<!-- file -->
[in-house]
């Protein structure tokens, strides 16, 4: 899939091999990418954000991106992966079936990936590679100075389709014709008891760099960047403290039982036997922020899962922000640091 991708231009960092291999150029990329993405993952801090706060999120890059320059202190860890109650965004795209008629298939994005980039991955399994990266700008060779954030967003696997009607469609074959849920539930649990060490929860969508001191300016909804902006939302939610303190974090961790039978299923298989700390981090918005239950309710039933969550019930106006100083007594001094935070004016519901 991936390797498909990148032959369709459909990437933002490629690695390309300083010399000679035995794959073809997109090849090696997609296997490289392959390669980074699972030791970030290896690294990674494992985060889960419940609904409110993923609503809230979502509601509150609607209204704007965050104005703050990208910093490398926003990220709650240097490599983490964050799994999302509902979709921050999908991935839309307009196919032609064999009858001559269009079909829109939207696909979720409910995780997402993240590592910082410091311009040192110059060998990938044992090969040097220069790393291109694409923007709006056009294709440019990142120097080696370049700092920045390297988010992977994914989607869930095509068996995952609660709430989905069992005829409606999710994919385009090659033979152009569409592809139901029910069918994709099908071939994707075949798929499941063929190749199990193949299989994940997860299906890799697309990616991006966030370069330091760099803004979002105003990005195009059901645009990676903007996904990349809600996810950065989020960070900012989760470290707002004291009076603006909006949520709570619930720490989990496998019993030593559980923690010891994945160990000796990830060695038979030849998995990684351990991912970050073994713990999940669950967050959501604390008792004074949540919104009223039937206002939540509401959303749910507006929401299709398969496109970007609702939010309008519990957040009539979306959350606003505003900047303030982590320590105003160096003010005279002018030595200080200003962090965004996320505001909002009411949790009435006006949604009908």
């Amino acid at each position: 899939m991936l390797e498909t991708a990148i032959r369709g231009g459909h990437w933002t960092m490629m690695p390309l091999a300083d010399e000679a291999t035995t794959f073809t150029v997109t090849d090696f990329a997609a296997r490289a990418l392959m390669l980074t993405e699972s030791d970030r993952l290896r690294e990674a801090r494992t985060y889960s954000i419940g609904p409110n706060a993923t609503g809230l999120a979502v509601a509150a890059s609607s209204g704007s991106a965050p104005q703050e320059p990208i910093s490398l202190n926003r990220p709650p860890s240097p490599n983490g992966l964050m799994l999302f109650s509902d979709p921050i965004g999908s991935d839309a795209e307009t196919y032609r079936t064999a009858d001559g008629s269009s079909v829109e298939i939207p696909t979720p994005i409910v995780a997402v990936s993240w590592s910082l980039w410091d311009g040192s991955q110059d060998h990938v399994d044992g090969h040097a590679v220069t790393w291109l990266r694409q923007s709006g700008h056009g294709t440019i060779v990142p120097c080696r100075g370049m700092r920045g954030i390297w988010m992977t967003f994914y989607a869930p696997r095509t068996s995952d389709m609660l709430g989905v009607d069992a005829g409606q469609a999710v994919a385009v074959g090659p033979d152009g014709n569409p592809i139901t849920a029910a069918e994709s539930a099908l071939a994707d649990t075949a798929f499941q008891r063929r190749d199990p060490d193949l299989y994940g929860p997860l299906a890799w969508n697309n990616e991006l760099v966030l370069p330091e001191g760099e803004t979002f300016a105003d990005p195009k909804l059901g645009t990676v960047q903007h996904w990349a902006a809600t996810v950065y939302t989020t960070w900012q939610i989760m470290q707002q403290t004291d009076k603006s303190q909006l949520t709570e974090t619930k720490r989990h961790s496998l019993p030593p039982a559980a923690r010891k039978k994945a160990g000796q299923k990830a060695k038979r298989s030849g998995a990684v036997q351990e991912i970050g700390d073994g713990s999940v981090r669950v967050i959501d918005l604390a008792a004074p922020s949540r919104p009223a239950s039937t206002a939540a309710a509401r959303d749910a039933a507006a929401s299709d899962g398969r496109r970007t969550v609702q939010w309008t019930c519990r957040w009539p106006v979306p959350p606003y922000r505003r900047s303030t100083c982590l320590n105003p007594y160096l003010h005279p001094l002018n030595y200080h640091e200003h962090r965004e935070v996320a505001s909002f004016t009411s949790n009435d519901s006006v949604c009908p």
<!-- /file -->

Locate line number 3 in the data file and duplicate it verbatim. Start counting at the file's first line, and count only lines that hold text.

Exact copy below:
């Amino acid at each position: 899939m991936l390797e498909t991708a990148i032959r369709g231009g459909h990437w933002t960092m490629m690695p390309l091999a300083d010399e000679a291999t035995t794959f073809t150029v997109t090849d090696f990329a997609a296997r490289a990418l392959m390669l980074t993405e699972s030791d970030r993952l290896r690294e990674a801090r494992t985060y889960s954000i419940g609904p409110n706060a993923t609503g809230l999120a979502v509601a509150a890059s609607s209204g704007s991106a965050p104005q703050e320059p990208i910093s490398l202190n926003r990220p709650p860890s240097p490599n983490g992966l964050m799994l999302f109650s509902d979709p921050i965004g999908s991935d839309a795209e307009t196919y032609r079936t064999a009858d001559g008629s269009s079909v829109e298939i939207p696909t979720p994005i409910v995780a997402v990936s993240w590592s910082l980039w410091d311009g040192s991955q110059d060998h990938v399994d044992g090969h040097a590679v220069t790393w291109l990266r694409q923007s709006g700008h056009g294709t440019i060779v990142p120097c080696r100075g370049m700092r920045g954030i390297w988010m992977t967003f994914y989607a869930p696997r095509t068996s995952d389709m609660l709430g989905v009607d069992a005829g409606q469609a999710v994919a385009v074959g090659p033979d152009g014709n569409p592809i139901t849920a029910a069918e994709s539930a099908l071939a994707d649990t075949a798929f499941q008891r063929r190749d199990p060490d193949l299989y994940g929860p997860l299906a890799w969508n697309n990616e991006l760099v966030l370069p330091e001191g760099e803004t979002f300016a105003d990005p195009k909804l059901g645009t990676v960047q903007h996904w990349a902006a809600t996810v950065y939302t989020t960070w900012q939610i989760m470290q707002q403290t004291d009076k603006s303190q909006l949520t709570e974090t619930k720490r989990h961790s496998l019993p030593p039982a559980a923690r010891k039978k994945a160990g000796q299923k990830a060695k038979r298989s030849g998995a990684v036997q351990e991912i970050g700390d073994g713990s999940v981090r669950v967050i959501d918005l604390a008792a004074p922020s949540r919104p009223a239950s039937t206002a939540a309710a509401r959303d749910a039933a507006a929401s299709d899962g398969r496109r970007t969550v609702q939010w309008t019930c519990r957040w009539p106006v979306p959350p606003y922000r505003r900047s303030t100083c982590l320590n105003p007594y160096l003010h005279p001094l002018n030595y200080h640091e200003h962090r965004e935070v996320a505001s909002f004016t009411s949790n009435d519901s006006v949604c009908p």